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Unveiling the transcriptional regulation of GPR3 gene in brown adipocytes

Grant number: 22/13145-6
Support Opportunities:Scholarships in Brazil - Post-Doctorate
Effective date (Start): December 01, 2022
Effective date (End): November 30, 2023
Field of knowledge:Biological Sciences - Genetics - Molecular Genetics and Genetics of Microorganisms
Principal Investigator:Licio Augusto Velloso
Grantee:Vanessa de Oliveira Furino
Host Institution: Faculdade de Ciências Médicas (FCM). Universidade Estadual de Campinas (UNICAMP). Campinas , SP, Brazil
Associated research grant:13/07607-8 - OCRC - Obesity and Comorbidities Research Center, AP.CEPID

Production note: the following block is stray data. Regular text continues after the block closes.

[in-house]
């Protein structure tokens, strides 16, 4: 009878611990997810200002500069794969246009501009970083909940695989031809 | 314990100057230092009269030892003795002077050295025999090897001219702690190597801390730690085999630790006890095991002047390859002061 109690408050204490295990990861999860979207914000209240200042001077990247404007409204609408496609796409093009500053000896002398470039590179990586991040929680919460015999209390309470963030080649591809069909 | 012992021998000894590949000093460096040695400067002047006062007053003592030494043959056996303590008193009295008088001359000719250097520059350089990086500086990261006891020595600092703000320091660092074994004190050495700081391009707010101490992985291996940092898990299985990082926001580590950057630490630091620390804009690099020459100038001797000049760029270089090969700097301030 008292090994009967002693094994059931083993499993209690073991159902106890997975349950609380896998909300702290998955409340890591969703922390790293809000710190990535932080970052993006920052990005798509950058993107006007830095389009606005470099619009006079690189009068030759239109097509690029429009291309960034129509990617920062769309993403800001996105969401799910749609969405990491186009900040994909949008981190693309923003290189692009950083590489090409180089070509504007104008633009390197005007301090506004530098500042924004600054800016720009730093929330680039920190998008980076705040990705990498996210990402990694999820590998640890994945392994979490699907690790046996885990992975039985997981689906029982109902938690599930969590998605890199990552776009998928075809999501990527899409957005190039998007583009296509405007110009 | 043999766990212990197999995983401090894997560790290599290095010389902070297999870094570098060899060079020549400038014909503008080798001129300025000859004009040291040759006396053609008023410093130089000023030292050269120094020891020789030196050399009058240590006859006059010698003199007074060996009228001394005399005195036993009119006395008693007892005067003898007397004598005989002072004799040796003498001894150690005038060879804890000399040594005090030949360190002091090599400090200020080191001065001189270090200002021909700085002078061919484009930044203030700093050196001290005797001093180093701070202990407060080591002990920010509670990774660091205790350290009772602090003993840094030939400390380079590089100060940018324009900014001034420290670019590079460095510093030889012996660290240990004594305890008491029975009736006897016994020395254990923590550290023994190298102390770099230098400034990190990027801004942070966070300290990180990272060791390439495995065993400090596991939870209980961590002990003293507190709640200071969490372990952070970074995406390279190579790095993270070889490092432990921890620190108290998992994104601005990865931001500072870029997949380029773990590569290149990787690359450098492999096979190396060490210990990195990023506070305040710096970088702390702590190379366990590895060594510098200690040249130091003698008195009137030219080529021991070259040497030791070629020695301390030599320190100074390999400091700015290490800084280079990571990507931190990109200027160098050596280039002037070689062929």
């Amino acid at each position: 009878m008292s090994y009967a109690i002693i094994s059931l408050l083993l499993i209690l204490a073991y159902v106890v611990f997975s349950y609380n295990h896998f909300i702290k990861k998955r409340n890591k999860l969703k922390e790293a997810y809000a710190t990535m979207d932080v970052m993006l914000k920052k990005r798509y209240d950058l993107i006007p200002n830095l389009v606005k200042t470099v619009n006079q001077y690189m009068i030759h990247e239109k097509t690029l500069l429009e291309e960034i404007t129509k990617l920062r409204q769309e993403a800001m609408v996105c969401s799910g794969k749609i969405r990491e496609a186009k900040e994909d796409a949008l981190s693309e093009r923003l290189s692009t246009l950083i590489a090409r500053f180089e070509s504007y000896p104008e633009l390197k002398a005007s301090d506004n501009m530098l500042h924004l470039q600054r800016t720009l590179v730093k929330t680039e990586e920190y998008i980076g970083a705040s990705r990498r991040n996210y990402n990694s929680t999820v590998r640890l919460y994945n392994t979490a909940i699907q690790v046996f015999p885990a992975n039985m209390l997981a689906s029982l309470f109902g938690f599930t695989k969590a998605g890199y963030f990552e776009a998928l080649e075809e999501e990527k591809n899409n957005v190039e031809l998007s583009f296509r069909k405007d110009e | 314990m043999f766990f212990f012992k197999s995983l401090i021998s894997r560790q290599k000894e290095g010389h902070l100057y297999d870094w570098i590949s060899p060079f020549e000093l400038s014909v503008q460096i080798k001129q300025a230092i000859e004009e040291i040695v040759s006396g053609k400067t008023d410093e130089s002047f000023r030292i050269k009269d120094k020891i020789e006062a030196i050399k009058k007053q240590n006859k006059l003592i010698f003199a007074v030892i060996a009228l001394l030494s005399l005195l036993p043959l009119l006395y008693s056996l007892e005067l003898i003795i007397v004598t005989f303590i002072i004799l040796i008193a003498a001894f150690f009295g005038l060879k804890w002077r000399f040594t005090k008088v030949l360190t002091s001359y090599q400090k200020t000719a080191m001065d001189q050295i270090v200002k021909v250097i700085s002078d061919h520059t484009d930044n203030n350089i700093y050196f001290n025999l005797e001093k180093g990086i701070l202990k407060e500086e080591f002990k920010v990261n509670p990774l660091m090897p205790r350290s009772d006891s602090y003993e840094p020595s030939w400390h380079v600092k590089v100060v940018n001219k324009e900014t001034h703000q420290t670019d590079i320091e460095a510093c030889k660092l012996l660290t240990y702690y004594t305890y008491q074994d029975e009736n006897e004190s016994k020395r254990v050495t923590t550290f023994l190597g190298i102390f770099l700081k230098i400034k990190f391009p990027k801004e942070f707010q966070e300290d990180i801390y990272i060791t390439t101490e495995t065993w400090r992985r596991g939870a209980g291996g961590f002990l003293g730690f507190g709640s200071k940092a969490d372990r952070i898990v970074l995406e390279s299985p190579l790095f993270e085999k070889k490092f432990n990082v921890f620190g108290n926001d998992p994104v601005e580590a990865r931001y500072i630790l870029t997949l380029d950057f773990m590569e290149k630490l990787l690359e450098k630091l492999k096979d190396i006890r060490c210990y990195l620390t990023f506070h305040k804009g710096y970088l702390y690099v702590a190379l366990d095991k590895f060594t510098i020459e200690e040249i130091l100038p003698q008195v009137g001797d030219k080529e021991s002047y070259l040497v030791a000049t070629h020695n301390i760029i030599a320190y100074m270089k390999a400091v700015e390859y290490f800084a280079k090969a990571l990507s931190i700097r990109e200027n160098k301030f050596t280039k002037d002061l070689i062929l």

Thermogenic activation of brown adipose tissue (BAT) occurs mainly by exposure to cold. This stimulus activates the sympathetic nervous system, which promotes the release of noradrenaline and stimulates ²-adrenergic receptors (²-AR). As a result, BAT increases body energy expenditure and promotes improvements in energy homeostasis. Activation of this pathway can be mimicked by the action of a selective ²3 adrenergic agonists. However, clinical evidence limits the use of this agent as a therapy for obesity due to its adverse cardiovascular effects and its low efficacy in reducing body mass. Recent data show that BAT thermogenic activity can occur through ²-AR receptor- independent pathways. In this sense, GPR3 is a constitutive subtype of stimulatory G protein- coupled membrane receptors that signal independent of a ligand. GPR3 is expressed in BAT upon cold exposure. Gain-of-function assays show that GPR3 increases energy expenditure in brown adipocytes and counteracts the deleterious effects of obesity. However, the atypical constitutive feature of GPR3 modulation requires alternative strategies for activating this receptor. GPR3 is transcriptionally regulated by fatty acids, but the transcription factors involved in this process are not known. Our preliminary data identified Nr2c1 as a potential nuclear receptor responsible for activating GPR3 gene expression. Thus, our objective for this project will be to evaluate through gain of function assays (CRISPR/Cas9) in vitro and in vivo the contribution of Nr2c1 on the transcriptional regulation of GPR3 in brown adipocytes. These results may identify a new target for thermogenic activation of BAT and combat obesity.

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